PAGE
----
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Government's decision for return of all schools from March 8 is a political move, says officer for East Midlands National Education Union




Schools should have a phased return but are not going to because the government has issues with its back-benchers, says a senior officer of the National Education Union.

Senior officer for the East Midlands and Nottingham City councillor Nick Raine said the government had used teachers as a kicking board since the pandemic began, while most of the country gained huge respect for the work they do.

Of the announcement all schools will return from March 8, he said: "The government did not consult with us and haven't in the past.

Senior officer for East Midlands NEU and Nottingham City councillor Nick Raine. (44571900)
Senior officer for East Midlands NEU and Nottingham City councillor Nick Raine. (44571900)

"We wanted a phased return and that's what the science says but obviously the government are not going with that. It's political.

"We are desperate to get back to school, particularly for the young people. A lot of our members have been teaching throughout this and they really want to get back.

"But, we don't want to go into another lockdown."

Teenage girl studying with video online lesson at homefamily in isolation covid-19. Homeschooling and distance learning. (44351508)
Teenage girl studying with video online lesson at homefamily in isolation covid-19. Homeschooling and distance learning. (44351508)

Mr Raine said SAGE evidence for February showed re-opening schools would increase the r-rate in the community between 40 and 60%.

"We've had members that have been ill and tragically died, but we've also had stories of relatives dying and being hospitalised," he said.

"The sensible thing to do would be a phased return, then look at how it's going and review it — rather than crossing your fingers and hoping for the best.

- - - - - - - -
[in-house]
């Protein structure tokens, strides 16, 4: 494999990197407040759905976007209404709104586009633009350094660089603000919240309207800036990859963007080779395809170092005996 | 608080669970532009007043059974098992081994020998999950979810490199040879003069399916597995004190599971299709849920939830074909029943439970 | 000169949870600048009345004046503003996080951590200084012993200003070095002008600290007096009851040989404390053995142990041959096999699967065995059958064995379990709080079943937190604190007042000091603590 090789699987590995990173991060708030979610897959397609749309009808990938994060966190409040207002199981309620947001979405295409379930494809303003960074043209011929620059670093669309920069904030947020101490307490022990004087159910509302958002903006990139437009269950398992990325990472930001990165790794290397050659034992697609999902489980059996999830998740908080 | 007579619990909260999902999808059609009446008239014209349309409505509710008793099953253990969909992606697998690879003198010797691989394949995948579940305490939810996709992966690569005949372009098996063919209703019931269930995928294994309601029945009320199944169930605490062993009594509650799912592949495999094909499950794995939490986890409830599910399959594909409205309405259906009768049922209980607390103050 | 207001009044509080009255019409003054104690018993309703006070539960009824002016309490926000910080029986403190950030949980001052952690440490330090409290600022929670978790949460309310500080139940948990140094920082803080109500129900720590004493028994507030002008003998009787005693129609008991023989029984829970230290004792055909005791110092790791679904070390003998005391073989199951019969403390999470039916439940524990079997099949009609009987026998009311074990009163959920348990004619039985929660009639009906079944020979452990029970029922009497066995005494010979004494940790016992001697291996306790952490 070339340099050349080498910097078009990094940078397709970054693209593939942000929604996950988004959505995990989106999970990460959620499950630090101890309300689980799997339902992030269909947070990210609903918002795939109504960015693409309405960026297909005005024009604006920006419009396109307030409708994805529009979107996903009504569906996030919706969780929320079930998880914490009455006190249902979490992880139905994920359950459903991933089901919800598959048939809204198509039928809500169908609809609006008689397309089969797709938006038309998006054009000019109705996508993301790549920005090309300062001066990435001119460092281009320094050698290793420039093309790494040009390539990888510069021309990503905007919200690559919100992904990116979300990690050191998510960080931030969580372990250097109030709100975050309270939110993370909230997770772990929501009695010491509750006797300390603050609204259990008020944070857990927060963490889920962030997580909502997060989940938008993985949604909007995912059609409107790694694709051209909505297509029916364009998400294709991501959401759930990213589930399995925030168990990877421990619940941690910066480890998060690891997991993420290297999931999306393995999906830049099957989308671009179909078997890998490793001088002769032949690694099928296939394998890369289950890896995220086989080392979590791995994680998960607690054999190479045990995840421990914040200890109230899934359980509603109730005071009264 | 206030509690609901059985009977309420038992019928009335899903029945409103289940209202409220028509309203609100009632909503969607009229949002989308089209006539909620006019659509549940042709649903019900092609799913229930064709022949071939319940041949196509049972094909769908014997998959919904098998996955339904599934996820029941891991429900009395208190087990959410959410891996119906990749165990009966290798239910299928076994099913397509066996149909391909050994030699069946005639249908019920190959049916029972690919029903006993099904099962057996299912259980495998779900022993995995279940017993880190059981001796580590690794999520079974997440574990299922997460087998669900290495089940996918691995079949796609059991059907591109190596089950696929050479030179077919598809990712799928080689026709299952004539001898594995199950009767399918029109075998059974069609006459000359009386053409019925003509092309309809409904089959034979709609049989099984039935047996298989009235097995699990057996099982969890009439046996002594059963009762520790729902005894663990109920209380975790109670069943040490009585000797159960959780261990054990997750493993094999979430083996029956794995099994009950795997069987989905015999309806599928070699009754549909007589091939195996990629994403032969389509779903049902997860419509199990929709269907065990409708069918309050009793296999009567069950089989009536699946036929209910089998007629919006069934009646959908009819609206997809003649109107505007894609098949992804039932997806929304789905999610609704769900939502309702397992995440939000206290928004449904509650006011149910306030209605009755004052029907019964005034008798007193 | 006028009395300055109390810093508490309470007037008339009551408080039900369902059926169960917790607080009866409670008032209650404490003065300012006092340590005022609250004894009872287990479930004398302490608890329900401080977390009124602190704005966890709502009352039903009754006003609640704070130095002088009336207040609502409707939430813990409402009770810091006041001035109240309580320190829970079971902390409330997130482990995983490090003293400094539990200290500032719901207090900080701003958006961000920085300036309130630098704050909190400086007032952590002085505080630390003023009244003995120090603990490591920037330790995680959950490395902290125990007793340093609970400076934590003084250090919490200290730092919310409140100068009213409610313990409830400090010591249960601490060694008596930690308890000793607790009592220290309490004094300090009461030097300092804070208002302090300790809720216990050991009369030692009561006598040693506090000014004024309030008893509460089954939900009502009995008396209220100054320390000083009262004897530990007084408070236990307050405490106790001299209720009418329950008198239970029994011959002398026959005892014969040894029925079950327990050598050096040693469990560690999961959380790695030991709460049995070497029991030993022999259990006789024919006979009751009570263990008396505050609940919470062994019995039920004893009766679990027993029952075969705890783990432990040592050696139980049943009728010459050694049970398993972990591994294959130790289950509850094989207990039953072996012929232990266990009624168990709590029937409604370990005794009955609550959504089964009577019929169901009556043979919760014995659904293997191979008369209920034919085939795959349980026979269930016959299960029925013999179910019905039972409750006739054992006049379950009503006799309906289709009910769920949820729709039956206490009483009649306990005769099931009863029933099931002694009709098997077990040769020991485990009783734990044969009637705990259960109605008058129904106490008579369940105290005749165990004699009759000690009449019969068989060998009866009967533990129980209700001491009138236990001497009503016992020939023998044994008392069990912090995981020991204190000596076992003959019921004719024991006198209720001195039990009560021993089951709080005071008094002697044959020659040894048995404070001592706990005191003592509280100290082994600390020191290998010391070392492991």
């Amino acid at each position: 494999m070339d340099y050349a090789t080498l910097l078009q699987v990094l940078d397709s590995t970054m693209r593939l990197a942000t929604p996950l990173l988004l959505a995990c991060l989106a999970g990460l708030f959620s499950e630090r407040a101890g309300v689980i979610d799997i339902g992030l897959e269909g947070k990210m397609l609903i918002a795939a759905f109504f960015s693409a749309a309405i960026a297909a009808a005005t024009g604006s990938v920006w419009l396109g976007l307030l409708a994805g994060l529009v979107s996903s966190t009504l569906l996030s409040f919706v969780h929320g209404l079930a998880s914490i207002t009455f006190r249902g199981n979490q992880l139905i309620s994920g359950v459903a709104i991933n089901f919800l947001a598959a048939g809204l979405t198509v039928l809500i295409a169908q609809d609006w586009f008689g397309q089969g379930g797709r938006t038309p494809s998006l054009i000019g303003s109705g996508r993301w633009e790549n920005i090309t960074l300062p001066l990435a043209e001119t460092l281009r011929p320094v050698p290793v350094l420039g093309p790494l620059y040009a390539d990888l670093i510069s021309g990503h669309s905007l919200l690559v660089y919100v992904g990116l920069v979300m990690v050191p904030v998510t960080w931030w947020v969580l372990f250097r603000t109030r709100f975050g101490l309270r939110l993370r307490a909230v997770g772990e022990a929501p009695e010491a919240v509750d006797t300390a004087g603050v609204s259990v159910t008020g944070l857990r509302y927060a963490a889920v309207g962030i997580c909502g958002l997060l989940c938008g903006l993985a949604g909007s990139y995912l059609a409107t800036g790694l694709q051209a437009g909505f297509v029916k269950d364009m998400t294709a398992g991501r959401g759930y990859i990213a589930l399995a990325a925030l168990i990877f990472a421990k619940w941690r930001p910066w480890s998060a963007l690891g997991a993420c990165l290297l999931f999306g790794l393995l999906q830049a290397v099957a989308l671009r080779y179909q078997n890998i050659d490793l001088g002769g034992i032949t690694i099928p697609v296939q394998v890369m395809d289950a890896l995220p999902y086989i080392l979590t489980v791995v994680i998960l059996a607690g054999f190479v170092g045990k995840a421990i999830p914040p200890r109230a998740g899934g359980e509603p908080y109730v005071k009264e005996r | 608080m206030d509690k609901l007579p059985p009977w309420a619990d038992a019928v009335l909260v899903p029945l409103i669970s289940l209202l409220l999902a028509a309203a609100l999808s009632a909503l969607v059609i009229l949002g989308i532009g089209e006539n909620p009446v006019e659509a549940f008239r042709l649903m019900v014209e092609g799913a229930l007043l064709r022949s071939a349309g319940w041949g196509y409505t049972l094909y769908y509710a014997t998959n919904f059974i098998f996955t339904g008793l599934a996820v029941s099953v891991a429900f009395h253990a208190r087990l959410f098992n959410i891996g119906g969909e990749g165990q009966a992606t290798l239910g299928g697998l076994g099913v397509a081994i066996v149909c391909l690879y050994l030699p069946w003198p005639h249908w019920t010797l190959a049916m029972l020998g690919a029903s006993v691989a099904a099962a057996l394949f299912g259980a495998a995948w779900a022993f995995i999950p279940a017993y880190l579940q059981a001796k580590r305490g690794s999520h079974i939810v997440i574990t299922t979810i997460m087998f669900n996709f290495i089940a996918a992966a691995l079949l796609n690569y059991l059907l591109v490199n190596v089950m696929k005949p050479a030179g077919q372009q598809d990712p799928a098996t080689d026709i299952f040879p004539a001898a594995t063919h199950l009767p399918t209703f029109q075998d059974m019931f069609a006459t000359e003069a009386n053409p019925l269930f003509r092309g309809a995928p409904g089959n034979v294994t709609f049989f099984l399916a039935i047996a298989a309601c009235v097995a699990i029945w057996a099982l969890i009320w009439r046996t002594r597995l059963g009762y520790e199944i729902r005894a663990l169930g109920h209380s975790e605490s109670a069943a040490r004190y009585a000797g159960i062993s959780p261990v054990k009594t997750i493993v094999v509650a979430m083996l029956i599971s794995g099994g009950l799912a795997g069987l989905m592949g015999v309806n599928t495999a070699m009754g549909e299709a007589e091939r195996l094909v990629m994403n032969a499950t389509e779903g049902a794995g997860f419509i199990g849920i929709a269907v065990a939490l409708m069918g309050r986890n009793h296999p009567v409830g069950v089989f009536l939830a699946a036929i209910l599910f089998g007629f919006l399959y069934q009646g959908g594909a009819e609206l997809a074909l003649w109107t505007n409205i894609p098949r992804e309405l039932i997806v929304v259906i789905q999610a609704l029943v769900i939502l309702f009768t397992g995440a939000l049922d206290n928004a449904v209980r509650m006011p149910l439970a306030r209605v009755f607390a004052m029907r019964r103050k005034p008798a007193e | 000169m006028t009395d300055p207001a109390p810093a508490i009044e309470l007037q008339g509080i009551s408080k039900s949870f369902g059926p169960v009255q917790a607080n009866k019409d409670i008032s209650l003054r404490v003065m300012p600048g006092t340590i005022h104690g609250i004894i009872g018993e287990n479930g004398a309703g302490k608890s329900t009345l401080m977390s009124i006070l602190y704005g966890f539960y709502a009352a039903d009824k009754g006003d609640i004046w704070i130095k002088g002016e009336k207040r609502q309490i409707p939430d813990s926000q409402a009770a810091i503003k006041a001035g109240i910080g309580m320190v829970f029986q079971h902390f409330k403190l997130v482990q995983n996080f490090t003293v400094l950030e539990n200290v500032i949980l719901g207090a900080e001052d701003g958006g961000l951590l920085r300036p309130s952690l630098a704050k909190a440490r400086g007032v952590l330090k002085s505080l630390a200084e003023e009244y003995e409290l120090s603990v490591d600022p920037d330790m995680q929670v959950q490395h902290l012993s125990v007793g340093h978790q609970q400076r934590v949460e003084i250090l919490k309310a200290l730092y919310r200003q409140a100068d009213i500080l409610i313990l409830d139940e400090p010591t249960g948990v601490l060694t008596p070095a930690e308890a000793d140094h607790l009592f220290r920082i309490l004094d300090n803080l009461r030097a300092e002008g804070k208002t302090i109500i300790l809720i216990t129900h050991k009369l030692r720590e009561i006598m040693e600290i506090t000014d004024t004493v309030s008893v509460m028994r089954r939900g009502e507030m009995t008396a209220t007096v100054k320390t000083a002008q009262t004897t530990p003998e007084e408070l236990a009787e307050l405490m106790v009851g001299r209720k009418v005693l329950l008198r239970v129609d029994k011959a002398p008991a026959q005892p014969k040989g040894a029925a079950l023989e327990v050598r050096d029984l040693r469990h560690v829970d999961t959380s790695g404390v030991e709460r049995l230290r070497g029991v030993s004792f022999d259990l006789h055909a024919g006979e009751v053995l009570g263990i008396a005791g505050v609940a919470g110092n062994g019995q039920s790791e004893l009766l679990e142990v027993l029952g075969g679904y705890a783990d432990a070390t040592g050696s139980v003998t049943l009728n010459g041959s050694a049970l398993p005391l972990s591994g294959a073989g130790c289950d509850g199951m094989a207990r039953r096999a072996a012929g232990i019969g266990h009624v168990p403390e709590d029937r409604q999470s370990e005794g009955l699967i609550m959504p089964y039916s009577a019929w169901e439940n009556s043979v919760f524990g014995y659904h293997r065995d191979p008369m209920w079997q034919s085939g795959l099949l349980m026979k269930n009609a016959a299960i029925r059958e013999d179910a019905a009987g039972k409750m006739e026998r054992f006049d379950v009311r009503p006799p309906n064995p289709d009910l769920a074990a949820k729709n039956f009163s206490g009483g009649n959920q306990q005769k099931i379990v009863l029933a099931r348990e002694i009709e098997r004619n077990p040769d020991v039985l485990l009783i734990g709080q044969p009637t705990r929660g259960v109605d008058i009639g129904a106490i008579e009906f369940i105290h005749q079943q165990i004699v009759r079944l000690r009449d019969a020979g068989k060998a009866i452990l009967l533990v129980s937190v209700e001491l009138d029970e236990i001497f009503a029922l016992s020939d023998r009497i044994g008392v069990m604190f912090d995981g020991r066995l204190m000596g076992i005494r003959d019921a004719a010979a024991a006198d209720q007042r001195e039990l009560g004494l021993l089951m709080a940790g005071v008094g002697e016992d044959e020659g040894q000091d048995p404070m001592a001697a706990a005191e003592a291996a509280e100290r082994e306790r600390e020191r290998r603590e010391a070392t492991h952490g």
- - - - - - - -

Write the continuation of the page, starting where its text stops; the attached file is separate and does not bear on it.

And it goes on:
"Social distancing in schools is another thing that is just not happening, it's impossible.

"I suppose it's better of the government to give two weeks notice, whereas last time people got just a few days."

Mr Raine said since last summer teachers had been pressing the government to provide the necessary home-learning technology for vulnerable children.

"We are worried about the children," he said. "There are people out there who don't have the right equipment, or even internet access.

"We've been saying these things would be needed — and the government just hasn't provided them.

"We've even put things online about how to access school work through the Xbox."

On going forward, Mr Raine said he would like to see more respect shown towards teachers by the government.

"We need to look at each town and each setting, with the government listening to teachers.

"Most of our members are women who also have children at home at the moment — and you see in the national press people attacking teaching staff.

"Saying they are lazy, don't want to come back etc, and it's just completely unacceptable."

Prime Minister Boris Johnson said: "Some people will say we are going to be going too fast, some people will say we're going too slow.

"I think the balance is right, I think it's a cautious but an irreversible approach which is what I think people want to see.

"And the reason for the gap is it gives us time to look at the impact of each of the changes, each of the relaxations, the opening ups that we're doing.

"Getting kids back into school — massively important for the country — we need time to assess what that does to the disease, the prevalence of covid."



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